• 3 minutes Boris Johnson taken decision about 5G Huawei ban by delay (fait accompli method)
  • 6 minutes This Battery Uses Up CO2 to Create Energy
  • 10 minutes Phase One trade deal, for China it is all about technology war
  • 12 minutes Trump has changed into a World Leader
  • 6 hours Indonesia Stands Up to China. Will Japan Help?
  • 5 hours Shale Oil Fiasco
  • 6 hours Might be Time for NG Producers to Find New Career
  • 20 mins We're freezing! Isn't it great? The carbon tax must be working!
  • 9 hours Angela Merkel take notice. Russia cut off Belarus oil supply because they would not do as Russia demanded
  • 11 hours Environmentalists demand oil and gas companies *IN THE USA AND CANADA* reduce emissions to address climate change
  • 3 hours Anti-Macron Protesters Cut Power Lines, Oil Refineries Already Joined Transport Workers as France Anti-Macron Strikes Hit France Hard
  • 10 hours Beijing Must Face Reality That Taiwan is Independent
  • 10 hours China's Economy and Subsequent Energy Demand To Decelerate Sharply Through 2024
  • 5 hours Tesla Will ‘Disappear’ Or ‘Lose 80%’ Of Its Value
  • 1 day US Shale: Technology
  • 2 days Swedes Think Climate Policy Worst Waste of Taxpayers' Money in 2019
Alt Text

The Hottest Energy Investment Niche Of 2020

Most energy analysts are very…

Alt Text

U.S. LNG Booms As Natural Gas Prices Crash

Despite the recent collapse in…

Alt Text

The Complete Guide To Hydraulic Fracturing

The complete guide to hydraulic…

Daniel J. Graeber

Daniel J. Graeber

Daniel Graeber is a writer and political analyst based in Michigan. His work on matters related to the geopolitical aspects of the global energy sector,…

More Info

Premium Content

Fear Driving Energy Markets

Crude oil demand in the United States is down to its lowest level since the onset of the global economic recession. A lackluster economic recovery, coupled with cautious consumer sentiment, is keeping demand for petroleum products suppressed. Nevertheless, lingering concerns over geopolitical tensions with Iran has prompted some governments to raise the possibility of releasing strategic petroleum reserves. Fundamentally, it seems, markets are well supplied, though it may be emotional factors driving certain aspects of the energy market.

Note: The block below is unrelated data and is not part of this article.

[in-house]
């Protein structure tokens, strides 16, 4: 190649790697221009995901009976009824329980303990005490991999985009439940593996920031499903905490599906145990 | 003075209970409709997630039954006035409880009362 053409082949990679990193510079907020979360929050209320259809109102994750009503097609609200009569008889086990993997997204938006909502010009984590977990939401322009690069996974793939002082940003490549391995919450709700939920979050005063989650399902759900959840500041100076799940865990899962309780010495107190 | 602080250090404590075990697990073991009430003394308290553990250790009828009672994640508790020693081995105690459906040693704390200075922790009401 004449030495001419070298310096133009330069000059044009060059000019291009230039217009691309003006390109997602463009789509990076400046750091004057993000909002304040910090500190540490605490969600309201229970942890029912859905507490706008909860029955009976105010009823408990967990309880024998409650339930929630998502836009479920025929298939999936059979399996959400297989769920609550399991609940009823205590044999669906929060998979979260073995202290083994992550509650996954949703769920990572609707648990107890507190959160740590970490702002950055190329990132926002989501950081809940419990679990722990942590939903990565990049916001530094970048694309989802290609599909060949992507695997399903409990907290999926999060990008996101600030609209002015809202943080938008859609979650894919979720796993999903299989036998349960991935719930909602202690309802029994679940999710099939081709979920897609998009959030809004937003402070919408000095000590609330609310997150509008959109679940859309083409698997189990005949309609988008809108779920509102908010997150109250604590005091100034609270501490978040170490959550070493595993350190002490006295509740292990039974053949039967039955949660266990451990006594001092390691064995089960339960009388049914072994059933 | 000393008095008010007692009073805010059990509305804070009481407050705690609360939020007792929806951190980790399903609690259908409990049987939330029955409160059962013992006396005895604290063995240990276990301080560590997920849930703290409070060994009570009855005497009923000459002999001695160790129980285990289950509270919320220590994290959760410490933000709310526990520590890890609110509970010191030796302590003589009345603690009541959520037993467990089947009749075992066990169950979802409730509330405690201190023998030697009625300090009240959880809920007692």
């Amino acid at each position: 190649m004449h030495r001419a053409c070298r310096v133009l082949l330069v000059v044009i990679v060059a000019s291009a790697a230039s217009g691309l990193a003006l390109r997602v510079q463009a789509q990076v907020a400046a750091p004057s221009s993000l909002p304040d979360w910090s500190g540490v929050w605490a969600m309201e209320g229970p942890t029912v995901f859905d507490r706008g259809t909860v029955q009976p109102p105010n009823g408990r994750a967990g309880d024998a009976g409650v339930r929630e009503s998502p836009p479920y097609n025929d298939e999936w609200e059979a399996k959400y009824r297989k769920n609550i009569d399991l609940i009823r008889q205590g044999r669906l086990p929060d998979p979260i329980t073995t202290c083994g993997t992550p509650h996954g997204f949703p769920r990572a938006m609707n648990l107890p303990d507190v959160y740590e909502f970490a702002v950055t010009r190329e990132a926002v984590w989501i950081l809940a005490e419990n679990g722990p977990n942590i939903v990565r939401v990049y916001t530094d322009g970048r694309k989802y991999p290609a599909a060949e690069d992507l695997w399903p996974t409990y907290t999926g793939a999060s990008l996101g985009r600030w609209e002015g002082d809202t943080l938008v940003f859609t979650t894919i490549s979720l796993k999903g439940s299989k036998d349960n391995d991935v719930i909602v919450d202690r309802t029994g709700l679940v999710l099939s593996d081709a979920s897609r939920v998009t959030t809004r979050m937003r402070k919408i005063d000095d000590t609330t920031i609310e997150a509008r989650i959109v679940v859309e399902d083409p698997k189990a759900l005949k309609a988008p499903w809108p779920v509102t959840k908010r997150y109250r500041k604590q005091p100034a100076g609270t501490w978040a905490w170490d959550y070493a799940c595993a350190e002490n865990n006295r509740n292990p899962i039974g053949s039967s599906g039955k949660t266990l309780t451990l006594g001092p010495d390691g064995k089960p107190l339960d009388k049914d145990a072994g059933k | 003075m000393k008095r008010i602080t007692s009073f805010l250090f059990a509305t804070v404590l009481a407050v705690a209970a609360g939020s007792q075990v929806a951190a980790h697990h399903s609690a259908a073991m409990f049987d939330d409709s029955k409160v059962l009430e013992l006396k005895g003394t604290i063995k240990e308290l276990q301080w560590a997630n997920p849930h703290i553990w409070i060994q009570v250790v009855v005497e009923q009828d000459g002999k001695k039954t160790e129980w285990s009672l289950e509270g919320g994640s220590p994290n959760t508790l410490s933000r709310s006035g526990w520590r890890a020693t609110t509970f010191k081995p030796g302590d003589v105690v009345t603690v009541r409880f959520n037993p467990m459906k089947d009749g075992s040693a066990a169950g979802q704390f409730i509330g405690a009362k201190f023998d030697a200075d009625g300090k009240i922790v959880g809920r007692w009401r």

The American Petroleum Institute, in its report for July, finds that crude oil demand is down to its lowest levels in roughly four years. U.S. petroleum deliveries for July declined to around 18 million barrels per day, the lowest level for the month since 1995 and the lowest overall since the onset of the global economic recession in 2008. Oil production in the United States, however, reached 6.2 million bpd, the highest for any July figure since 1998 and total refinery inputs grew 2.3 percent in July to reach their highest level for the year.

John Felmy, the API's chief economist, said lower consumer demand was in large part a reflection of the lackluster U.S. economic recovery and lingering pessimism in the eurozone.

"While retail sales for July are up and housing has improved, the weak petroleum demand numbers are a strong indication the economy is still faltering," he said.

Oil for September delivery retreated 0.1 percent Monday to $95.88 on the New York Mercantile Exchange, ending four days of advances. Outside of the United States, the Joint Organization Data Initiative reports that crude oil production from Saudi Arabia in June reached its highest level in more than 30 years. Crude oil futures began declining last week on talk by some Western governments of a possible release of strategic petroleum reserves. White House spokesman Josh Earnest confirmed that a release from SPR "is an option that is on the table" in Washington.

The last time governments tapped into their strategic reserves in 2011, Libyan oil production was shuttered by civil war. When oil prices hovered about $100 per barrel early this year, however, most of the market was concerned by tensions with Iran more than a physical disruption, as was the case last year.

API said much of the decline in oil demand was because of lower gasoline usage in the United States. Refinery closures in California and the U.S. Midwest, coupled with a July oil spill in Wisconsin, pushed retail gasoline prices above the $4 per gallon mark. Consumers react strongly to that benchmark, but with fuel efficiency improving, it may be more of an emotional reaction despite lingering unemployment and personal financial concerns. Nevertheless, with the last U.S. holiday before the Christmas season approaching, political maneuvering may be more of a reflection of public sentiment than a legitimate concern about physical shortages in the energy market. Energy markets, said one analyst, are responding to "just about everything except oil news right now."

By. Daniel J. Graeber of Oilprice.com




Download The Free Oilprice App Today

Back to homepage




Leave a comment

Leave a comment




Oilprice - The No. 1 Source for Oil & Energy News
Download on the App Store Get it on Google Play